Stepping out into the sunshine, I leaned forward and down a bit to extricate myself from the car. A yellowish cocoon the size of a beach ball dropped from between my legs and landed on the gravel.
As soon as it made contact with the ground, it burst; but it was a soft burst, a pop, and as the thing shrunk and the clear liquid inside dispersed, I realized there was an animal inside.
Willfully I knelt, bent over the thing. I scooped it up and, with my index finger, dug into its mouth to pull out the goo that had collected there. What came out was the size and consistency of an egg yolk. "I know exactly what to do," I thought, "I have all the knowledge to keep this baby alive." I wrapped it in my cardigan and walked into the farmhouse.
It grew so quickly. Moments later, being carted around by one of my aunts, it was toddler-size, with a thick head of hair. I wandered around the house, which by this point was full of people I didn't know or knew vaguely.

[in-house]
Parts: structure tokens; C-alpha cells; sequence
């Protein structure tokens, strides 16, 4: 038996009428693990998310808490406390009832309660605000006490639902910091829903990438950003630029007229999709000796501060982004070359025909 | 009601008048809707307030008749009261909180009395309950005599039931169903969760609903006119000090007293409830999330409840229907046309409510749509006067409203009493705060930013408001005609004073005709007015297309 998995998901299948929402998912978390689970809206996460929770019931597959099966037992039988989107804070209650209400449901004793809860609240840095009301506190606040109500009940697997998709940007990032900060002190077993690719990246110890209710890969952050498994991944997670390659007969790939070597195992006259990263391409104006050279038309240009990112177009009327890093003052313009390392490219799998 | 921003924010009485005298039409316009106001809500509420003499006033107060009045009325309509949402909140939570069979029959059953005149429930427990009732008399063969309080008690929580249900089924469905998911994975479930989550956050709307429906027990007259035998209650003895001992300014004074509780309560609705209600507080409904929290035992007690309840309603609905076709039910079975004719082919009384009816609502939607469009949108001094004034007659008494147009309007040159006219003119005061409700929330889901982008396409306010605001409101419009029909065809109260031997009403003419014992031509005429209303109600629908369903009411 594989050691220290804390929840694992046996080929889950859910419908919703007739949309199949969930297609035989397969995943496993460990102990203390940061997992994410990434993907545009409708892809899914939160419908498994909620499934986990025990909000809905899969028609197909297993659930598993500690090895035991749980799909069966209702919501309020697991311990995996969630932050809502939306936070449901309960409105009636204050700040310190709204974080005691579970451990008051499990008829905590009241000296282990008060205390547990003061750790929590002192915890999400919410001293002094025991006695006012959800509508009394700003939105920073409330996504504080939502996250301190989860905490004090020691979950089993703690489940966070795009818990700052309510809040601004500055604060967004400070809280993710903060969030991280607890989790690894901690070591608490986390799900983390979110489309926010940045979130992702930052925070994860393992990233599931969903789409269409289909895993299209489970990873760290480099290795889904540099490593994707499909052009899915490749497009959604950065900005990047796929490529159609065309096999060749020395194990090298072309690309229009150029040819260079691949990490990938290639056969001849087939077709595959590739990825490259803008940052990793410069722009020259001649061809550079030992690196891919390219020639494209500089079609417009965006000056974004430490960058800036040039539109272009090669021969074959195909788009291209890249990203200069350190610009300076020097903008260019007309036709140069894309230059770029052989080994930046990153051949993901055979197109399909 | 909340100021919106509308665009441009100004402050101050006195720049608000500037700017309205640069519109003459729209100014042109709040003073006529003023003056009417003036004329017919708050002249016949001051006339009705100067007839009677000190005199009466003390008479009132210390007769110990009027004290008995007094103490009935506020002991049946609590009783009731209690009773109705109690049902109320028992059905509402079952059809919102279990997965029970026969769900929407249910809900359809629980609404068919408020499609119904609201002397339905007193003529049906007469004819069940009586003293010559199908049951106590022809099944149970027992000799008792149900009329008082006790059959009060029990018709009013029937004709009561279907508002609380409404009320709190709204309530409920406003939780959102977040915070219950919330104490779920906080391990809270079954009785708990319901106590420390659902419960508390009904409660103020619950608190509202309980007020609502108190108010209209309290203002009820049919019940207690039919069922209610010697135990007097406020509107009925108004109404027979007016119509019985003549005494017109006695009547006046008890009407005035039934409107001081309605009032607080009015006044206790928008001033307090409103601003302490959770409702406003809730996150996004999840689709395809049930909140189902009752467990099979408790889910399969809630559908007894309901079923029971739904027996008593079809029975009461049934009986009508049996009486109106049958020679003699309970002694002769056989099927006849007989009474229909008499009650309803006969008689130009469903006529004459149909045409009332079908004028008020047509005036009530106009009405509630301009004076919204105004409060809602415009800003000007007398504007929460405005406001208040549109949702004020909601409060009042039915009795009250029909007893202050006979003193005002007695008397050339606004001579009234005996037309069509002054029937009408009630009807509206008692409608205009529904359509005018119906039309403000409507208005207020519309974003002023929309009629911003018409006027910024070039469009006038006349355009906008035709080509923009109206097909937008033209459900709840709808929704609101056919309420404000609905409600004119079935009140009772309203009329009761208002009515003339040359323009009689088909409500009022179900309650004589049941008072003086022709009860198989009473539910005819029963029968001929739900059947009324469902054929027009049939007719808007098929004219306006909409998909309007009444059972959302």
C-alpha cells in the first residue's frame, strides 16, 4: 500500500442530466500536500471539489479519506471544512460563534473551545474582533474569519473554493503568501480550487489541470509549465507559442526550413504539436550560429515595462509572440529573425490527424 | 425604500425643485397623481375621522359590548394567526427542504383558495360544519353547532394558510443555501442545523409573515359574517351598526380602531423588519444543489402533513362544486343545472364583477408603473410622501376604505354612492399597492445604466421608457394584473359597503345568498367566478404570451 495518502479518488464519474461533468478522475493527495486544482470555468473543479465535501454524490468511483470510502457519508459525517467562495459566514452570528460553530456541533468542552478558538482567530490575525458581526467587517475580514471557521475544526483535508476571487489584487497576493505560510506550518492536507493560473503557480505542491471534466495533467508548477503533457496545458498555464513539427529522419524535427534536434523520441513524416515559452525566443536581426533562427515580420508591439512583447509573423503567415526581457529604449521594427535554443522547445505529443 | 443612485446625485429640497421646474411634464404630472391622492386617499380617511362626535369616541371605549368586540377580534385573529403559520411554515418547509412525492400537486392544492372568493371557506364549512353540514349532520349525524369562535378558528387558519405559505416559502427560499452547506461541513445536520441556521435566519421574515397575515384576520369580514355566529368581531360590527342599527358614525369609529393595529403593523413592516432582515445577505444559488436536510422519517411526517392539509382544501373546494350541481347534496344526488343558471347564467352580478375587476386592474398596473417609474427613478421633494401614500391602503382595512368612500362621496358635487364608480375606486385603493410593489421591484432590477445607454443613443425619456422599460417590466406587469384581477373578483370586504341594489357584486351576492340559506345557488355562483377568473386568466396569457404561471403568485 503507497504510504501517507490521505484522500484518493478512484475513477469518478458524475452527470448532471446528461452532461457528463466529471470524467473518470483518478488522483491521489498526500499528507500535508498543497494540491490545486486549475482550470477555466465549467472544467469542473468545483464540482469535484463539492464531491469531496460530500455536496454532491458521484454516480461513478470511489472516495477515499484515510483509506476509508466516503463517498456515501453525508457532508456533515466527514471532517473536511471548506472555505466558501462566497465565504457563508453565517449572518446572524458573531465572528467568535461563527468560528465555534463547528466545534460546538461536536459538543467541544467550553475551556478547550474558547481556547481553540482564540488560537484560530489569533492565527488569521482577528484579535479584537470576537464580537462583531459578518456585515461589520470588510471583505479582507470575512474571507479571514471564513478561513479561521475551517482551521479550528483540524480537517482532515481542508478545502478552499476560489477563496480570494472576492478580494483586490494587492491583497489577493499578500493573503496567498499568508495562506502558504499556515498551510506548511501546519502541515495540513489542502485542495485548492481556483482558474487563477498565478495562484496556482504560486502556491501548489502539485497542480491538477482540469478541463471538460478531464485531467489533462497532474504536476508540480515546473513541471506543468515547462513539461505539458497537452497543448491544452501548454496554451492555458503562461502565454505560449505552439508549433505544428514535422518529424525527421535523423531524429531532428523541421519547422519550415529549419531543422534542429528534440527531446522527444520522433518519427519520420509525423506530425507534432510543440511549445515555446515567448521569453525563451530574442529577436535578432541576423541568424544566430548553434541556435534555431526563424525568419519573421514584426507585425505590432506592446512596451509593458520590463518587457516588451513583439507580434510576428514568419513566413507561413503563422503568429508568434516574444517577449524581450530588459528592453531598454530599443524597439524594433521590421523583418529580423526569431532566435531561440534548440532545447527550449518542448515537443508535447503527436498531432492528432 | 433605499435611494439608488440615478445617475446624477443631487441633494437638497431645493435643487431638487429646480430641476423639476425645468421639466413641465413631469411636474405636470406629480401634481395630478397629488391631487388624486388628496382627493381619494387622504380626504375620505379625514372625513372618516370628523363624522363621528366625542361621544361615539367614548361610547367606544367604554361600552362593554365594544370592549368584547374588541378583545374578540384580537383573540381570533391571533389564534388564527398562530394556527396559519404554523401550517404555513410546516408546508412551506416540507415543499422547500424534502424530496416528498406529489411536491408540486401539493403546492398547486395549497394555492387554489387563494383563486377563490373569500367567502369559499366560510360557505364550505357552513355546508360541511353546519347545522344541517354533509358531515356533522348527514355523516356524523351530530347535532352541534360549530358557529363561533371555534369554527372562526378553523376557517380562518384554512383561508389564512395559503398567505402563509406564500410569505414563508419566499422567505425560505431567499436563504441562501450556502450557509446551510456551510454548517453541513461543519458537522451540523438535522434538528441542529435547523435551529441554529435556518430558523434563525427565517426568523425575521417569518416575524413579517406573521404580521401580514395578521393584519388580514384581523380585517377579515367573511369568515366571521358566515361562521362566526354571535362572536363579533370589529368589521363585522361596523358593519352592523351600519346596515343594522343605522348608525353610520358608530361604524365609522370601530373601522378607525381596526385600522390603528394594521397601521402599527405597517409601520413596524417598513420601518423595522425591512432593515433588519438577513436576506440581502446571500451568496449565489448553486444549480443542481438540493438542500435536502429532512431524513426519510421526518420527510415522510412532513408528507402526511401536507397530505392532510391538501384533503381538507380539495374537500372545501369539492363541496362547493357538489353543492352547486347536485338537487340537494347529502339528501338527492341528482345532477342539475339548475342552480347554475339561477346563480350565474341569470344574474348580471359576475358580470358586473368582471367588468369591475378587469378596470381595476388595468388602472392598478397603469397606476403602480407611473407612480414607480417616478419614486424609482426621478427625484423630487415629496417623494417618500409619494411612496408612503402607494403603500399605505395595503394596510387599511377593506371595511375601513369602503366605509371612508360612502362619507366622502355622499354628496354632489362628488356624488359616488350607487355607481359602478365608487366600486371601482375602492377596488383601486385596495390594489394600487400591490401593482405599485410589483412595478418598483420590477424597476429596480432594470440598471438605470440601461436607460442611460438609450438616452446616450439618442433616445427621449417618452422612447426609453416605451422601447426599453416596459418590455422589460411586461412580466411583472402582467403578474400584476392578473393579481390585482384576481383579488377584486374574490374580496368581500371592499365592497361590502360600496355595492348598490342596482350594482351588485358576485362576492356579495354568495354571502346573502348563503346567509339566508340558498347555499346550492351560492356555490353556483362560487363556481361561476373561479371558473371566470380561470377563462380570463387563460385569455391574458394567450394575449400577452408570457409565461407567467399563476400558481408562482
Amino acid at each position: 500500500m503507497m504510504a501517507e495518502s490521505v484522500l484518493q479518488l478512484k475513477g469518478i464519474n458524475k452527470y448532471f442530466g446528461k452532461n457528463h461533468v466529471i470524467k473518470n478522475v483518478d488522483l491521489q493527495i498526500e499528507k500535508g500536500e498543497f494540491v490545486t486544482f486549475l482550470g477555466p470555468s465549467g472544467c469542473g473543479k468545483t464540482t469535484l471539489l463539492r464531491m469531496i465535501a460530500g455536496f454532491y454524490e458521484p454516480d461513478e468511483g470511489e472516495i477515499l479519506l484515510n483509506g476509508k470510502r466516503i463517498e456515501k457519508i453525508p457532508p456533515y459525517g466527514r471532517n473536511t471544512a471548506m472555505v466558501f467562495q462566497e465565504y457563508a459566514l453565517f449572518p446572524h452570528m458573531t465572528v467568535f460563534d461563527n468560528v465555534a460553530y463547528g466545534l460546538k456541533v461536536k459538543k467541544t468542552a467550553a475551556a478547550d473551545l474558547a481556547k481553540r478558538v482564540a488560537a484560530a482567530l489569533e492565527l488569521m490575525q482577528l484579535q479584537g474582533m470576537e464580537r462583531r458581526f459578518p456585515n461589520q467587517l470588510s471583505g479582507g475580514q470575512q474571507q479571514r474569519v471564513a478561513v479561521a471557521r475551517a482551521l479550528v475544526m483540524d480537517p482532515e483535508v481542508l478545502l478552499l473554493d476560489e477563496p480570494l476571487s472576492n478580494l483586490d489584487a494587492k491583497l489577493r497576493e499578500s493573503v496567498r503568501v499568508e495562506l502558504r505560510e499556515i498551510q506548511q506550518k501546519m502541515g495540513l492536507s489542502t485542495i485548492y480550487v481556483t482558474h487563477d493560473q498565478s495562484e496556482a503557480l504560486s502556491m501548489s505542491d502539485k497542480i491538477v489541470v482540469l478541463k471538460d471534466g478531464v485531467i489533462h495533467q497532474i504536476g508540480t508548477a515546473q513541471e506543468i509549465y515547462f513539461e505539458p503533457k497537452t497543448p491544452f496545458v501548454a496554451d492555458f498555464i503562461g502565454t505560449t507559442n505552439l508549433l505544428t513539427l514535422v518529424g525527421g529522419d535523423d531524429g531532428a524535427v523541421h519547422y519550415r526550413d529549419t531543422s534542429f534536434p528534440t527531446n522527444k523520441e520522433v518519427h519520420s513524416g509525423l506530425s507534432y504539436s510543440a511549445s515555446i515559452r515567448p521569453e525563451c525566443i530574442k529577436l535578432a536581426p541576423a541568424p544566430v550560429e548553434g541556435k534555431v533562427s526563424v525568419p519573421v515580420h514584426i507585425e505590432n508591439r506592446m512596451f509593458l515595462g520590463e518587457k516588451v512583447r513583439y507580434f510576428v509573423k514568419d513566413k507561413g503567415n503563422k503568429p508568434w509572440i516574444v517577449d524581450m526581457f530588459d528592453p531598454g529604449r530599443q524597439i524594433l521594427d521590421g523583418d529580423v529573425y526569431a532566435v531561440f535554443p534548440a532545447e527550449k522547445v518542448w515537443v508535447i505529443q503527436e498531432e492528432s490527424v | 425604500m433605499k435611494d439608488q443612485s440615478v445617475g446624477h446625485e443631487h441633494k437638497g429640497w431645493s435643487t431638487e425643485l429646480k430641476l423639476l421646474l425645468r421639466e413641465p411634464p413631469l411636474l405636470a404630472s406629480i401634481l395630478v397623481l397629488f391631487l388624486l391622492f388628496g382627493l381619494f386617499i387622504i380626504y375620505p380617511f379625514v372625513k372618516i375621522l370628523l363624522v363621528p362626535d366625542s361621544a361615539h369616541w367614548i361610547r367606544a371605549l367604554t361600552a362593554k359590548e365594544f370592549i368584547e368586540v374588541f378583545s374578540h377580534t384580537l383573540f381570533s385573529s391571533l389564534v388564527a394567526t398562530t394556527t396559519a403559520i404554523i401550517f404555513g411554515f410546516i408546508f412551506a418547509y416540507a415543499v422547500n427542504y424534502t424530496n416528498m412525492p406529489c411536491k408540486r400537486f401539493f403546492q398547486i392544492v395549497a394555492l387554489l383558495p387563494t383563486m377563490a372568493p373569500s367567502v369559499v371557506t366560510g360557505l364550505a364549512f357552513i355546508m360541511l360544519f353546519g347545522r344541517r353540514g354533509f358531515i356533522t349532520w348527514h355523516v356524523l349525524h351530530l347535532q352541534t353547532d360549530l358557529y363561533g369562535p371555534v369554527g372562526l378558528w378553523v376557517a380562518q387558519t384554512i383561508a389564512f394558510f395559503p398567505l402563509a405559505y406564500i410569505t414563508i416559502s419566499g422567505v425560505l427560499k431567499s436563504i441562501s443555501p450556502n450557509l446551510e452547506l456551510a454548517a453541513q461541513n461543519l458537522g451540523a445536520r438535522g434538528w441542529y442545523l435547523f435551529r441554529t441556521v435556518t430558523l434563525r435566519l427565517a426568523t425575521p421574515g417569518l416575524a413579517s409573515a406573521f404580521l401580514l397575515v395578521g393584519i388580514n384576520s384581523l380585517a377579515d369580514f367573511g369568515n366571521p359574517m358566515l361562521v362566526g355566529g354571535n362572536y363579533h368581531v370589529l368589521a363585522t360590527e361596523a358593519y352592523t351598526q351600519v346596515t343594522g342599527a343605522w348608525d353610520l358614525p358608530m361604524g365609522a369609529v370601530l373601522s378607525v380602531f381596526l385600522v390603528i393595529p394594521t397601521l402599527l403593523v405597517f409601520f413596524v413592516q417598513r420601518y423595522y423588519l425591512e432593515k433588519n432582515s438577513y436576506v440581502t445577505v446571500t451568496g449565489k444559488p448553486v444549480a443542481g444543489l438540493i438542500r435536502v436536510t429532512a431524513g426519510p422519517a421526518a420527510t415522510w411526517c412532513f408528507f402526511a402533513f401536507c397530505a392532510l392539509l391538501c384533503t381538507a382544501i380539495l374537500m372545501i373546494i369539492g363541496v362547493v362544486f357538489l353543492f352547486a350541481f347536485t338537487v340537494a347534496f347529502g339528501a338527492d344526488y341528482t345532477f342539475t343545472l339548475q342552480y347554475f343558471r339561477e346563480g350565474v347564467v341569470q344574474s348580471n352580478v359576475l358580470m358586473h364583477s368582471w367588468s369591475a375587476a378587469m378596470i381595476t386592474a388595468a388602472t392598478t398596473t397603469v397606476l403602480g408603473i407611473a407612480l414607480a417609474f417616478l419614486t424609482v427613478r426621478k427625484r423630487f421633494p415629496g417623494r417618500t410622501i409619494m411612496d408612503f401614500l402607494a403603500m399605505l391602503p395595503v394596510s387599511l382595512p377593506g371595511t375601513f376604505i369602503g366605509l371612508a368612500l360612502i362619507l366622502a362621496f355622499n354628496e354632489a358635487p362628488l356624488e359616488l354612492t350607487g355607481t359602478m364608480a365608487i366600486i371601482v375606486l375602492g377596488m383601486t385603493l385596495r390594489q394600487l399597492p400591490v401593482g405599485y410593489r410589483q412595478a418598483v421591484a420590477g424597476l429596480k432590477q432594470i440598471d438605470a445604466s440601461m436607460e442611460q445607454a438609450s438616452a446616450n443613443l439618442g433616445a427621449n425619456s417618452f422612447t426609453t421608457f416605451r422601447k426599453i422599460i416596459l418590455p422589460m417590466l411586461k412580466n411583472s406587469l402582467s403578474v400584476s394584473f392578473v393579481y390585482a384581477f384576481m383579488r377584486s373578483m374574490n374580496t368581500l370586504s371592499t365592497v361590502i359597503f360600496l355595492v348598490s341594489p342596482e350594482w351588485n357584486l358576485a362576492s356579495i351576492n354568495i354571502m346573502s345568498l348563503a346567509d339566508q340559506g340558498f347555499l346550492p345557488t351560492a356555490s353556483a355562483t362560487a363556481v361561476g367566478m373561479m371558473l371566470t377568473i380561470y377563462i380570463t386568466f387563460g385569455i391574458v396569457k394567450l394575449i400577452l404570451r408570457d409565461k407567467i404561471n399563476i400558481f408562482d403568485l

Distant relatives and acquaintances everywhere I turned: watching television, playing cards, waiting for news. Where was the baby? It looked almost six. Sick and uncertain, I tried to phone my mother. Her secretary told me she wasn't taking my calls.
On a twin bed with Star Wars sheets I reclined with it, inclined to sleep off the panic. The baby whistled beside me, now the same length as my trunk. A woman with long red hair and flowy skirts came into the room and crouched down next to me. She whispered, "if we are on the lookout, everything continues to grow."
The teenager next to me shifted, its toes now
touching my own. Unable to close my eyes, but unwilling to watch it evolve,
I left. In my flannel nightgown I rose, moving toward the empty kitchen
to look out onto the endless fields of dust.
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